“In his charming work, entitled The Soul of Things, Professor Denton, the geologist, enters at great length into a discussion of this subject. He gives a multitude of examples of the psychometrical power, which Mrs. Denton possesses in a marked degree.
A fragment of Cicero’s house, at Tusculum, enabled her to describe, without the slightest intimation as to the nature of the object placed on her forehead, not only the great orator’s surroundings, but also the previous owner of the building, Cornelius Sulla Felix, or, as he is usually called, Sulla the Dictator.
A fragment of marble from the ancient Christian Church of Smyrna, brought before her its congregation and officiating priests. Specimens from Nineveh, China, Jerusalem, Greece, Ararat, and other places all over the world brought up scenes in the life of various personages, whose ashes had been scattered thousands of years ago. In many cases Professor Denton verified the statements by reference to historical records.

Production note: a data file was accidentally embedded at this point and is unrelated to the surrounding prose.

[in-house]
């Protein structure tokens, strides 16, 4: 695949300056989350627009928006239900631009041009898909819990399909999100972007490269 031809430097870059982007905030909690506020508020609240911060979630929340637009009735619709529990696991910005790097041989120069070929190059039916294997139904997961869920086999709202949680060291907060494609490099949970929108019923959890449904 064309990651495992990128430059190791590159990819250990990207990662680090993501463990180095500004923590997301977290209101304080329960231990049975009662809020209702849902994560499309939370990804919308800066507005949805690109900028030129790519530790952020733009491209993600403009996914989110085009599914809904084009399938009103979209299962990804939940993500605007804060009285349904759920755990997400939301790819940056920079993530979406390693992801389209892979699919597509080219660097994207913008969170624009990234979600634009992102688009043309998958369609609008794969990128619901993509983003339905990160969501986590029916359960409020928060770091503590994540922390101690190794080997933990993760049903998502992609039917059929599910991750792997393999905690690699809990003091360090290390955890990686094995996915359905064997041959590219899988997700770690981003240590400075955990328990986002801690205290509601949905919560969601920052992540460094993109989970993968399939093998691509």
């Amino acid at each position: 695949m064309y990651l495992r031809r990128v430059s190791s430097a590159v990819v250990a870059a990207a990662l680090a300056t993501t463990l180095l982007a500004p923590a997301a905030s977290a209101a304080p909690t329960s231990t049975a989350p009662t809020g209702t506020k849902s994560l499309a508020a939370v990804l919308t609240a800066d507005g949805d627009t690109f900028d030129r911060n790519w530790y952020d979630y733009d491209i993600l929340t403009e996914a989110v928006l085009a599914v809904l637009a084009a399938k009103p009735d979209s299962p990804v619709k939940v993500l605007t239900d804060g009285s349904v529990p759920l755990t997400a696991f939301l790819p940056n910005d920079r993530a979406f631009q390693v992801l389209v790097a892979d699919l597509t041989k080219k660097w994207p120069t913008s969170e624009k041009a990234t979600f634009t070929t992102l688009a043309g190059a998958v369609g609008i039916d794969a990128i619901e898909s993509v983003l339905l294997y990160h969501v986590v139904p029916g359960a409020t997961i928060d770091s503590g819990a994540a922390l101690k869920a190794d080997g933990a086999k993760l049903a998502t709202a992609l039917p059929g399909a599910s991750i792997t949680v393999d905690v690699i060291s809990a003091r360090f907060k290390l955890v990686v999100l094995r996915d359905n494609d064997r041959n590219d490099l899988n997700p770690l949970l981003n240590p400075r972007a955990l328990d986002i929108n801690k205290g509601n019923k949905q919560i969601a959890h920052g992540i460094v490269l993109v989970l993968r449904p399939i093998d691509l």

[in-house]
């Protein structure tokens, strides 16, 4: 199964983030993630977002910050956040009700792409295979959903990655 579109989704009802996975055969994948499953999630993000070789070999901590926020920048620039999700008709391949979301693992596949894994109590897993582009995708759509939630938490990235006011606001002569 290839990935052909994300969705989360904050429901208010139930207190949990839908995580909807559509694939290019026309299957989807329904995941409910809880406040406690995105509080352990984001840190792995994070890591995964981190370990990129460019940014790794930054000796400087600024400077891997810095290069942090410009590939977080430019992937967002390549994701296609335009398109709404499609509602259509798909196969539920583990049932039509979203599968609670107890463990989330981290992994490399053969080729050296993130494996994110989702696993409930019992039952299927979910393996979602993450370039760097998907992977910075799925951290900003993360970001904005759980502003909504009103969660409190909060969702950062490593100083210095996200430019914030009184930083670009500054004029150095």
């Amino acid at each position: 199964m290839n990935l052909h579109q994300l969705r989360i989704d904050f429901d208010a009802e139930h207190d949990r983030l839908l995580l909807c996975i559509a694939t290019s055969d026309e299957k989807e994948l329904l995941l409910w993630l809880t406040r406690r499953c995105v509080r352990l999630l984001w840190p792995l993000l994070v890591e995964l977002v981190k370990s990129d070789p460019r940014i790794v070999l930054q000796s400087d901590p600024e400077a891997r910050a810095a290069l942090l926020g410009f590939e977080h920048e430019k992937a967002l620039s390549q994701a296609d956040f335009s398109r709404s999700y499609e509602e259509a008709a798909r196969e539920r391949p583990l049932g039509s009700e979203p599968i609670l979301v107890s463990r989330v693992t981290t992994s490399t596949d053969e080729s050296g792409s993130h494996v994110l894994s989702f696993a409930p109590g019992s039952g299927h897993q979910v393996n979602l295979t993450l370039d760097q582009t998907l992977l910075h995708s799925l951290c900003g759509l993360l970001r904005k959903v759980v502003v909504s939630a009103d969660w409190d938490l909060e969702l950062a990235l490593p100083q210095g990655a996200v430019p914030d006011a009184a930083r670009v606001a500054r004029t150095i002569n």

More than this, a bit of the skeleton, or a fragment of the tooth of some antediluvian animal, caused the seeress to perceive the creature as it was when alive, and even live for a few brief moments its life, and experience its sensations.
Before the eager quest of the psychometer, the most hidden recesses of the domain of nature yield up their secrets; and the events of the most remote epochs rival in vividness of impression the flitting circumstances of yesterday.
Says the author, in the same work: “Not a leaf of waves, not an insect crawls, not a ripple moves, but each motion is recorded by a thousand faithful scribes in infallible an indelible scripture. This is just as true of all past time. From the dawn of light upon this infant globe, when round its cradle the steamy curtains hung, to this moment, nature has been busy photographing everything. What a picture-gallery is hers!””
H. P. Blavatsky